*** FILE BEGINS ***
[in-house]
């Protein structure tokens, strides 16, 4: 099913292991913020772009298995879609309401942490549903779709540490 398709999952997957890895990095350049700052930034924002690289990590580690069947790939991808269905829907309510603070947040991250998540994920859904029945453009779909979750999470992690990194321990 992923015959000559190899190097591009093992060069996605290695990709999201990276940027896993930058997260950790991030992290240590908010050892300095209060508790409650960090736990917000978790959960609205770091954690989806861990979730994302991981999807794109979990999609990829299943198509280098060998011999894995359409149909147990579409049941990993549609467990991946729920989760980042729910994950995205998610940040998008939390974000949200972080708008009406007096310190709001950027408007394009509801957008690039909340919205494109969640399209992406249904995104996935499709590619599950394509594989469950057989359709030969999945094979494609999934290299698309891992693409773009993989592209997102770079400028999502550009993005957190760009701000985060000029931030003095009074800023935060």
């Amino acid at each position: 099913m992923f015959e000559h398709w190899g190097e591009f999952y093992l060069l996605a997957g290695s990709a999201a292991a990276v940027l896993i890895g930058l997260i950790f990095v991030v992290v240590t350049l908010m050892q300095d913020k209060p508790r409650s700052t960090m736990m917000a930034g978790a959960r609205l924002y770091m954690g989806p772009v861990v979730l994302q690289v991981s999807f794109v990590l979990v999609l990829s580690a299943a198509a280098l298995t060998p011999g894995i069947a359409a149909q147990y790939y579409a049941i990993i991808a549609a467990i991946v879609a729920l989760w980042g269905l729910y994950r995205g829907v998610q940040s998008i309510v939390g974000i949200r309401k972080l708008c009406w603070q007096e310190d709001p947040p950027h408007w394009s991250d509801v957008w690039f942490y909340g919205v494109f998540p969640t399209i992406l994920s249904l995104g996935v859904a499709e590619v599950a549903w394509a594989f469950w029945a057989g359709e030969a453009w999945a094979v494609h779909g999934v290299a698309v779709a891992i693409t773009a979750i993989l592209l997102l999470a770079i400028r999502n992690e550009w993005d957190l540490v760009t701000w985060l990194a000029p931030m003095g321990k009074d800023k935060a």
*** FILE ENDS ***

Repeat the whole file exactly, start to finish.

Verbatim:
[in-house]
């Protein structure tokens, strides 16, 4: 099913292991913020772009298995879609309401942490549903779709540490 398709999952997957890895990095350049700052930034924002690289990590580690069947790939991808269905829907309510603070947040991250998540994920859904029945453009779909979750999470992690990194321990 992923015959000559190899190097591009093992060069996605290695990709999201990276940027896993930058997260950790991030992290240590908010050892300095209060508790409650960090736990917000978790959960609205770091954690989806861990979730994302991981999807794109979990999609990829299943198509280098060998011999894995359409149909147990579409049941990993549609467990991946729920989760980042729910994950995205998610940040998008939390974000949200972080708008009406007096310190709001950027408007394009509801957008690039909340919205494109969640399209992406249904995104996935499709590619599950394509594989469950057989359709030969999945094979494609999934290299698309891992693409773009993989592209997102770079400028999502550009993005957190760009701000985060000029931030003095009074800023935060």
């Amino acid at each position: 099913m992923f015959e000559h398709w190899g190097e591009f999952y093992l060069l996605a997957g290695s990709a999201a292991a990276v940027l896993i890895g930058l997260i950790f990095v991030v992290v240590t350049l908010m050892q300095d913020k209060p508790r409650s700052t960090m736990m917000a930034g978790a959960r609205l924002y770091m954690g989806p772009v861990v979730l994302q690289v991981s999807f794109v990590l979990v999609l990829s580690a299943a198509a280098l298995t060998p011999g894995i069947a359409a149909q147990y790939y579409a049941i990993i991808a549609a467990i991946v879609a729920l989760w980042g269905l729910y994950r995205g829907v998610q940040s998008i309510v939390g974000i949200r309401k972080l708008c009406w603070q007096e310190d709001p947040p950027h408007w394009s991250d509801v957008w690039f942490y909340g919205v494109f998540p969640t399209i992406l994920s249904l995104g996935v859904a499709e590619v599950a549903w394509a594989f469950w029945a057989g359709e030969a453009w999945a094979v494609h779909g999934v290299a698309v779709a891992i693409t773009a979750i993989l592209l997102l999470a770079i400028r999502n992690e550009w993005d957190l540490v760009t701000w985060l990194a000029p931030m003095g321990k009074d800023k935060a």